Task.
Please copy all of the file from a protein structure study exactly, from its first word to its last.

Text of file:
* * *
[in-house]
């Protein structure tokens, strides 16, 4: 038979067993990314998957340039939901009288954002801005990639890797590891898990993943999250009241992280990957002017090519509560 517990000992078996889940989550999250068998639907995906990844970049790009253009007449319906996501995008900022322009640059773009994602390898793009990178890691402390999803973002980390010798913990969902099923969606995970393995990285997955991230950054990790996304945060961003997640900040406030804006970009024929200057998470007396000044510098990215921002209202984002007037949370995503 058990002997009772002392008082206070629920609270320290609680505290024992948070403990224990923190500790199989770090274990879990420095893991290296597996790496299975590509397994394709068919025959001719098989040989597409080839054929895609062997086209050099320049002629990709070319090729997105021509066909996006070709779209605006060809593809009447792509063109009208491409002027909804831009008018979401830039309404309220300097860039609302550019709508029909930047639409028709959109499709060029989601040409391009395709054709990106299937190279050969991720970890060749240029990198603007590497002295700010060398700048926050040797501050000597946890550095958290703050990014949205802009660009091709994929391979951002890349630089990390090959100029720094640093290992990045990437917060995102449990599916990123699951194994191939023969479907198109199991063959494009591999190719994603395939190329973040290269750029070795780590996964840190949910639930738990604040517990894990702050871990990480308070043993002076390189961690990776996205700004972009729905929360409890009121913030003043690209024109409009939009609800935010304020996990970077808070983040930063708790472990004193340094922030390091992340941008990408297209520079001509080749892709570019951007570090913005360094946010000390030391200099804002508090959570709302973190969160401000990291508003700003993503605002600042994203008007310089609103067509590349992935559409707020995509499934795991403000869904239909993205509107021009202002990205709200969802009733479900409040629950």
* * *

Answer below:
[in-house]
């Protein structure tokens, strides 16, 4: 038979067993990314998957340039939901009288954002801005990639890797590891898990993943999250009241992280990957002017090519509560 517990000992078996889940989550999250068998639907995906990844970049790009253009007449319906996501995008900022322009640059773009994602390898793009990178890691402390999803973002980390010798913990969902099923969606995970393995990285997955991230950054990790996304945060961003997640900040406030804006970009024929200057998470007396000044510098990215921002209202984002007037949370995503 058990002997009772002392008082206070629920609270320290609680505290024992948070403990224990923190500790199989770090274990879990420095893991290296597996790496299975590509397994394709068919025959001719098989040989597409080839054929895609062997086209050099320049002629990709070319090729997105021509066909996006070709779209605006060809593809009447792509063109009208491409002027909804831009008018979401830039309404309220300097860039609302550019709508029909930047639409028709959109499709060029989601040409391009395709054709990106299937190279050969991720970890060749240029990198603007590497002295700010060398700048926050040797501050000597946890550095958290703050990014949205802009660009091709994929391979951002890349630089990390090959100029720094640093290992990045990437917060995102449990599916990123699951194994191939023969479907198109199991063959494009591999190719994603395939190329973040290269750029070795780590996964840190949910639930738990604040517990894990702050871990990480308070043993002076390189961690990776996205700004972009729905929360409890009121913030003043690209024109409009939009609800935010304020996990970077808070983040930063708790472990004193340094922030390091992340941008990408297209520079001509080749892709570019951007570090913005360094946010000390030391200099804002508090959570709302973190969160401000990291508003700003993503605002600042994203008007310089609103067509590349992935559409707020995509499934795991403000869904239909993205509107021009202002990205709200969802009733479900409040629950």